Every week, we’ll look at an intriguing individual or team stat and determine fluke or trend. This week, it’s the three-point accuracy of USC Upstate guard Josh Chavis. A 37.9 percent shooter last year, when he canned ten threes in a game against Florida Gulf Coast, Chavis is colder than Siberia. The 5’9 senior is sinking just 5-of-30 from the arc and is a hideous 5-of-40 overall. We’re saying fluke for now because his career numbers aren’t close to being this bad. Keep on shooting, kid.

A Look Ahead

  • Conference play opens up on a limited basis next week. Belmont starts A-Sun play at home with struggling Mercer, which doesn‘t look like a fair fight. Jacksonville welcomes Stetson to town for each team‘s first A-Sun game. Can the Hatters keep their turnovers down against the very athletic Dolphins?
  • North Florida finally plays its home opener after six straight away from Jacksonville as it takes on A-Sun rival Florida Gulf Coast.
  • East Tennessee State begins a brutal eight-game road trip against a Dayton team which needs every win it can get as it tries to reach the NCAA Tournament. This would be a nice “statement“ game for the Buccaneers.
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Around The Blogosphere: And So It Begins. . .

Posted by nvr1983 on November 15th, 2010

Even though the season technically started earlier on November 8th we all know that Friday night was the real start of the college basketball season and the Internet is buzzing about weekend’s action. We scoured the Internet to find the best local voices to give you an inside look at what happened in the night’s biggest games. If you’re confused by the rankings, that is because they are from the official RTC Top 25.  If you are interested in participating in this feature, e-mail us at rushthecourt@gmail.com.

Friday Night

  • #2 Michigan State 96, Eastern Michigan 66: “Season openers generally aren’t going to be works of tremendous beauty, so they might as well be entertaining. And this one was (other than the constant stream of guys going to the free throw line, I guess). This team promises to be as entertaining as any Tom Izzo has coached–and that’s saying something. Becoming a truly efficient operation will take a little longer.” (The Only Colors)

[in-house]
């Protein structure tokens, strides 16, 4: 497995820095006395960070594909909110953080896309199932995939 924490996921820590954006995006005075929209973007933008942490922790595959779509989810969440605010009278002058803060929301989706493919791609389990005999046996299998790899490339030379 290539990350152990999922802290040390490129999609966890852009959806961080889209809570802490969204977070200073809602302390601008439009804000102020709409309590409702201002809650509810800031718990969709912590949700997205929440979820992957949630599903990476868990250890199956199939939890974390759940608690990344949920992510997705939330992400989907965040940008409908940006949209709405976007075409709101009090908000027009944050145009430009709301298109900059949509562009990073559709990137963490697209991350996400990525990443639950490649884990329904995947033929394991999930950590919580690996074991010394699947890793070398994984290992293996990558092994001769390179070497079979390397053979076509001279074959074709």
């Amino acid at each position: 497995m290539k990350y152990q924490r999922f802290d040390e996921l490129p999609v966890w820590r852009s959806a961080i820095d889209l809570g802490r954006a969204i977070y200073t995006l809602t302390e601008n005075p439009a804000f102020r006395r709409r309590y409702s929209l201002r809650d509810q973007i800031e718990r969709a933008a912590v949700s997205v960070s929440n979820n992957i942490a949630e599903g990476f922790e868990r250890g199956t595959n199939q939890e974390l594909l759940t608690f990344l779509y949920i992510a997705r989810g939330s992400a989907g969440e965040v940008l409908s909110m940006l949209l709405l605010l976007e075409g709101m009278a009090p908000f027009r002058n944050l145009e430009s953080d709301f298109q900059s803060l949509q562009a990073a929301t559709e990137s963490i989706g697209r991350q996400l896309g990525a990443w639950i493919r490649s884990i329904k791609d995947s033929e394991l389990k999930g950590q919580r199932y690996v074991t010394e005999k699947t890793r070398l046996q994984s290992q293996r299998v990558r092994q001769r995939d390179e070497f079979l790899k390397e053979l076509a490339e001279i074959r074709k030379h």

• #3 Ohio State 102, North Carolina A&T 61: “Hype. Rarely do teams, players and coaches ever live up to it. In No. 4 Ohio State’s season opener, the freshman class showed their addition to four returning starters is the perfect recipe to end a 51-year national championship drought in Columbus and, in the process, live up to their enormous hype.” (Eleven Warriors)
  • #6 Villanova 68, Bucknell 52: “Villanova fans who hoped for an early blowout were surely disappointed by some poor shooting and sloppy play in the early going.  Both teams played to a draw until Villanova took the lead for good with 12:38 remaining in the first half.  From that point, their lead would grow to as many as 16 points before the Bison clawed their way back to cut it to 5 points halfway through the second half when Maalik Wayns and Corey Fisher took control.” (VU Hoops)
  • #7 Kansas 113, Longwood 75: “Kansas won it’s 60th game in a row in Allen Fieldhouse, and while it was just Longwood, there was a healthy dose of positives to take from the game. First, some roster things to clear up: Josh Selby sat again, and Self said there was no new news on that front. Elijah Johnson also had the night off in street clothes. Self said that he would address the situation after the game, but some shots of him on the bench showed him smiling and laughing, so it can’t be too serious. And Royce Woolridge played, so he is obviously not redshirting.” (Rock Chalk Talk)
  • #11 Syracuse 68, Northern Iowa 46: “All in all, it ended up looking a lot more solid at the end than it did in the beginning. The good news is, its early and while Northern Iowa isn’t as good as they were last year, they’re a decent opponent. They’ll get better and this win will look good in a few months. The freshmen can play (when they’re not fouling willy-nilly). The bench is deep. Kris Joseph has that takeover mentality we were hoping for. Rick Jackson looks dependable.  All we need to do is work out what’s going on at the guard spots and figure out the pecking order and we’ll be in good shape.” (Troy Nunes is an Absolute Magician)
  • #14 Kentucky 88, East Tennessee State 55: “I must say that it is hard to judge teams when they shoot the ball as well as UK did. The old axiom is that good shooting makes up for a bunch of mistakes, and that proved to be the case more often than not tonight. It isn’t that the Wildcats played poorly — to the contrary, as a team they played very well, arguably their best game of the season so far. But that does not mean that they played flawlessly.” (A Sea of Blue)

    Terrence Jones: 1st freshman to debut with a double-double since Jules Camara (Credit: Kentucky.com / M. Cornelison)